Volunteering: You Will Be Disappointed

I’m going to make a statement that is rather controversial but I firmly believe. When you volunteer internationally – you will be disappointed.

Things will not be as plain and simple as you expect them to be. It won’t run smoothly, you’ll be confused, frustrated and unhappy. And at some point you’ll probably be left wondering if anyone from the volunteering organization is even talking to the people ‘on the ground’ at your volunteering location.

Different Cultures

This is inevitable when you have two or more organizations from different cultures working together to organize a volunteer experience. This is generally how the majority of volunteer opportunities are set up; a local US company does the marketing and promotion, and a local company from the volunteering country sets up and runs the actual volunteering experiences. I am confident in saying things will get lost in translation and cultural differences. It’s like the telephone game: the more people in the line that you have to repeat the message to, the more it gets messed up. Then the last person, the volunteer, is left wondering what the hell is going on.

But is this the fault of the company or the volunteer? Truth be told – probably a little of both. However, since I can only control my own actions as the volunteer, I choose to focus on what I’m doing and can change.

I find that the big problem with international volunteering is the way we (Americans) define words. How is this a problem?

Americans sign up for volunteering because the want to ‘DO’ something. However, the definition of ‘DO’ can be different from country to country, and culture to culture. It comes down to how we view work and work ethics. Western cultures are on one side of the scale, with Americans probably being the extreme. So when you show up somewhere and are ready to ‘do’ using the definition of how we work in America, then you’ll probably be frustrated that you aren’t doing things at the speed at which you are used to. You may mess around for days simply trying to figure out what it is they want you to do. You may be doing something for only an hour a day when you were expecting a full day of ‘doing’. Plus, drinking tea or taking a siesta may be part of their definition of ‘do’ in their country.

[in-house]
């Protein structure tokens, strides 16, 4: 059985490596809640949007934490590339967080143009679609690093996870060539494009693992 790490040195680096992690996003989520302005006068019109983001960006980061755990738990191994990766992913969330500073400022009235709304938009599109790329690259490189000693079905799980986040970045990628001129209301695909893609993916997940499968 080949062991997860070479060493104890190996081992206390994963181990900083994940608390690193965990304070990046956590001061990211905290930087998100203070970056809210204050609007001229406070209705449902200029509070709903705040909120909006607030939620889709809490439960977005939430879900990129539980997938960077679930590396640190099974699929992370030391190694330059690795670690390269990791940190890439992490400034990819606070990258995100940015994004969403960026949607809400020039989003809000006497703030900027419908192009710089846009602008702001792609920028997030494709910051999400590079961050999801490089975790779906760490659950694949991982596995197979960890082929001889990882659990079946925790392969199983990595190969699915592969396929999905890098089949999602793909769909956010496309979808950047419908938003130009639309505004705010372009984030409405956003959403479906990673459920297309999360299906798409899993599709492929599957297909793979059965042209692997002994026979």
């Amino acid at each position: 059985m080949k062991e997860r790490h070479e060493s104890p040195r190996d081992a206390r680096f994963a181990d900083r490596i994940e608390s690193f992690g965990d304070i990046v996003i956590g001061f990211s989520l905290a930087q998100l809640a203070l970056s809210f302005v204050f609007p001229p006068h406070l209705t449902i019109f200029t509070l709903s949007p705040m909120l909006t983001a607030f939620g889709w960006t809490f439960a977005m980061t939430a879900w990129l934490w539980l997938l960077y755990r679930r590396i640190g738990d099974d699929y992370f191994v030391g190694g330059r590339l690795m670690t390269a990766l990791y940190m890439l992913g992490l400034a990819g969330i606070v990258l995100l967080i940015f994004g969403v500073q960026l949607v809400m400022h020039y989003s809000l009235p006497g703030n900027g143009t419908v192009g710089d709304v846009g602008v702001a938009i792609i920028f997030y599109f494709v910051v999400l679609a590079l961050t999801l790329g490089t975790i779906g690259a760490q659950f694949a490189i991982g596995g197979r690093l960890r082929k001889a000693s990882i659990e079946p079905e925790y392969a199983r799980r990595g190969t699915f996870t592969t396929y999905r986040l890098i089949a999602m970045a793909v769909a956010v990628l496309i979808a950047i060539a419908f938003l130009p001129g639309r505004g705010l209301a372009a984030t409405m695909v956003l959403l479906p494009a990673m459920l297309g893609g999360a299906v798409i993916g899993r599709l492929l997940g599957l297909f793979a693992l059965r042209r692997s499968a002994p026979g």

There’s also a factor of time for Americans – we normally have very little of it (our vacations are normally a week or two maximum) and we therefore want to ‘hit the ground running’ and be productive and efficient in our volunteer quests. But it doesn’t work like that; I’ve never had an experience like that. I’ve done various types of volunteering – high end and budget, but rarely is it very organized in the beginning. It has never been efficient. I’m convinced that the word ‘efficient’ is a word we invented in America which has very little meaning in the rest of the world.

We are normally volunteering because we have the desire to make an impact. Make people’s lives better in the countries in which we visit. We want to educate kids, mothers, save animals, build homes for families; we ultimately want to see the end-product of our work – the impact. But many times we can’t see anything tangible, due to time constraints or simple cultural differences of how people react to our volunteering work. They may not actually come and express thanks, in fact they may just stare.

So how do you combat this inevitable disappointment you’ll feel?

The easy answer is to change your definitions of ‘Do’ and ‘Efficiency’. Soften them at least 50%; make them less American.

Volunteering in Nepal

When it comes to ‘Impact’, value the things that you can barely see; impact may remain invisible to you as a volunteer – but it is there. By simply meeting someone and being yourself you are involving the other person and culture in something new. You may not ever know how long that child, teacher, or mother who seemed to not care about what you were there for actually remembers you once you are long gone. How they will look at future volunteers and people of other cultures. By simply showing up at your volunteer placement, you are forming their opinions and ideas of your culture deep inside their psyche – and you will never know the impact you have made; but I tell you – there is an impact.